South Korea sees shift in parental leave trends

Despite a slight decline in men taking paternity leave, women still make up 72% of parental leave takers in 2023 in South Korea.
By: | February 27, 2024

In 2023, South Korea saw a 3.9% drop in the utilisation of parental leave among its citizens, according to a Ministry of Employment and Labour report. However, there was a rise in the adoption of flexible work arrangements, reflecting changing trends in family care policies and workforce dynamics.

The total number of individuals opting for maternal or paternal leave last year amounted 126,008, down from 5,076 from the previous year. This decline is partly attributed to an 8.1% decrease in newborns. Women comprised 72% of leave takers, with men at 28%. However, the percentage of men taking paternity leave experienced a slight decline from 28.9% in 2022, despite a steady increase over recent years.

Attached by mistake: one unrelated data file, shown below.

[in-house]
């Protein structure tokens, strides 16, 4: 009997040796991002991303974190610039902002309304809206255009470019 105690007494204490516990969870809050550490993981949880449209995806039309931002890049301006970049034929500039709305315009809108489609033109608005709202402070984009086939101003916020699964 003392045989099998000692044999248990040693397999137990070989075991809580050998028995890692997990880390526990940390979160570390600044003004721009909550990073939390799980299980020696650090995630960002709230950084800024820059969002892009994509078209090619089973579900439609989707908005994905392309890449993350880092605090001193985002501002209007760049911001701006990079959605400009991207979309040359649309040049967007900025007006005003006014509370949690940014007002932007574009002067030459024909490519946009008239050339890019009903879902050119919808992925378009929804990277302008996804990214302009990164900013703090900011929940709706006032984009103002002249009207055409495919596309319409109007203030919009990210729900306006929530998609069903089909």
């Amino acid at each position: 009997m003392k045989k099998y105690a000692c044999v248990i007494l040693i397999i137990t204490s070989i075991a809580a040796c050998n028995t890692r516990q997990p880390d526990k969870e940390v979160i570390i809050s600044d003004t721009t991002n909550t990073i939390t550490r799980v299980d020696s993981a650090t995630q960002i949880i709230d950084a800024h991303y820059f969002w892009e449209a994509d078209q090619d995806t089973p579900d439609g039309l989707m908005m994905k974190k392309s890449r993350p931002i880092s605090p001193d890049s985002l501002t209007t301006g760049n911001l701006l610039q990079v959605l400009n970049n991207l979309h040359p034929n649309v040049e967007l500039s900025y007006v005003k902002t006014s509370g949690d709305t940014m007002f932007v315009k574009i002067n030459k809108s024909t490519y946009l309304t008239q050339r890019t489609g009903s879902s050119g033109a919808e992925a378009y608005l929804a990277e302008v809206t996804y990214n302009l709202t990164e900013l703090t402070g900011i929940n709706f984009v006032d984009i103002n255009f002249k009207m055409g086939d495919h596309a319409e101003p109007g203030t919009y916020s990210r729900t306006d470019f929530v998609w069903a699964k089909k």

The report highlighted that 67% of parental leave was taken while the child was under one year old, with women typically taking 9.5 months off and men taking 7.5 months on average for parental care.

Contrastingly, there has been a significant uptick in utilising the reduced work hours programme. In 2023, 23,188 parents availed themselves of this option, marking a 19.1% increase from the previous year. This programme allows employees to work for 15-30 hours per week, enabling them to allocate more time for childcare responsibilities.

On average, parents utilising the reduced work hours system decreased their weekly work hours by 12.4 hours, indicating a preference for flexible work schedules.

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In response to evolving family care needs, the Ministry of Employment and Labour has initiated policy revisions to enhance support for parental leave and flexible work arrangements. These revisions include extending parental leave entitlement to up to one year and six months, an increase from the existing one-year provision. Additionally, the maximum period for utilising the reduced work hours system will be extended to three years, up from the current two-year limit, reported The Korea Herald.